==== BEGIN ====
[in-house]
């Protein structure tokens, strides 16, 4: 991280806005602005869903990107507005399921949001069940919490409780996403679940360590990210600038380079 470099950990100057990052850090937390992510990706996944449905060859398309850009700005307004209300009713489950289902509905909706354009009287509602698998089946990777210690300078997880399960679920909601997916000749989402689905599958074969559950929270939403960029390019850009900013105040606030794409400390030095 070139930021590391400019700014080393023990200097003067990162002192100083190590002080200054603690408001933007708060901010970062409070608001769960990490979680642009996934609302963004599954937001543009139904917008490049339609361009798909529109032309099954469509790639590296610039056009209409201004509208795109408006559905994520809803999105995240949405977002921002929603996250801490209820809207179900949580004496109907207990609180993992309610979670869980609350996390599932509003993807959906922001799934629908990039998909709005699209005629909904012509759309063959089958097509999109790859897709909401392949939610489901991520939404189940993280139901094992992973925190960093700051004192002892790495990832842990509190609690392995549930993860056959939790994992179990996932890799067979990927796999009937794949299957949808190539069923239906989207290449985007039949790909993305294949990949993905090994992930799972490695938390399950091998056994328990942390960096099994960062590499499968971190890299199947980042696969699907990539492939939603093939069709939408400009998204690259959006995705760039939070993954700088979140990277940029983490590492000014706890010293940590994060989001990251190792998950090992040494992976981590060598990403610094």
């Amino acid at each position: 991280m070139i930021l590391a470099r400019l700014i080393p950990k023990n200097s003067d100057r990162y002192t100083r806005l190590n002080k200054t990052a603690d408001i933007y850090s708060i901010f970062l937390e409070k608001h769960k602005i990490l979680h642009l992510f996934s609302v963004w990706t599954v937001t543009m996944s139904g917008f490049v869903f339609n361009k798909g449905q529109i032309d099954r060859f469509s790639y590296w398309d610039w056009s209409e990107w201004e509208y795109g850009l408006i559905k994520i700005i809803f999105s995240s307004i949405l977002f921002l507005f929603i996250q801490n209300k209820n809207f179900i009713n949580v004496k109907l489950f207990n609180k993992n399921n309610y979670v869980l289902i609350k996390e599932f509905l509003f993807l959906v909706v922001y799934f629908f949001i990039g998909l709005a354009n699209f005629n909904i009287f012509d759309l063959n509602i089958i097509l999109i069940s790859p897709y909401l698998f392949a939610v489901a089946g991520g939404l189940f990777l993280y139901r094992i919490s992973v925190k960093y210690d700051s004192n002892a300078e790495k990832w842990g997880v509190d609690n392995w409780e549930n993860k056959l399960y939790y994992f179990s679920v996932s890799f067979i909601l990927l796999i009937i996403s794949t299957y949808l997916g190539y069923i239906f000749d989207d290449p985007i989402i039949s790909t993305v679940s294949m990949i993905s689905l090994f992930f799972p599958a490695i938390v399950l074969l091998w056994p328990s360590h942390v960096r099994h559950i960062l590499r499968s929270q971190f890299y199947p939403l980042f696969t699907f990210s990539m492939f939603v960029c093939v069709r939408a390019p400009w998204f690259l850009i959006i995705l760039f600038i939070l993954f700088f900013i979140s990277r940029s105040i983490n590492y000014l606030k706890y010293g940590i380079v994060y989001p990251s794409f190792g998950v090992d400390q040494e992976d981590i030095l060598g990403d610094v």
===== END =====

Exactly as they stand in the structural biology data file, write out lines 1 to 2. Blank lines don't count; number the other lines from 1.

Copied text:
[in-house]
């Protein structure tokens, strides 16, 4: 991280806005602005869903990107507005399921949001069940919490409780996403679940360590990210600038380079 470099950990100057990052850090937390992510990706996944449905060859398309850009700005307004209300009713489950289902509905909706354009009287509602698998089946990777210690300078997880399960679920909601997916000749989402689905599958074969559950929270939403960029390019850009900013105040606030794409400390030095 070139930021590391400019700014080393023990200097003067990162002192100083190590002080200054603690408001933007708060901010970062409070608001769960990490979680642009996934609302963004599954937001543009139904917008490049339609361009798909529109032309099954469509790639590296610039056009209409201004509208795109408006559905994520809803999105995240949405977002921002929603996250801490209820809207179900949580004496109907207990609180993992309610979670869980609350996390599932509003993807959906922001799934629908990039998909709005699209005629909904012509759309063959089958097509999109790859897709909401392949939610489901991520939404189940993280139901094992992973925190960093700051004192002892790495990832842990509190609690392995549930993860056959939790994992179990996932890799067979990927796999009937794949299957949808190539069923239906989207290449985007039949790909993305294949990949993905090994992930799972490695938390399950091998056994328990942390960096099994960062590499499968971190890299199947980042696969699907990539492939939603093939069709939408400009998204690259959006995705760039939070993954700088979140990277940029983490590492000014706890010293940590994060989001990251190792998950090992040494992976981590060598990403610094």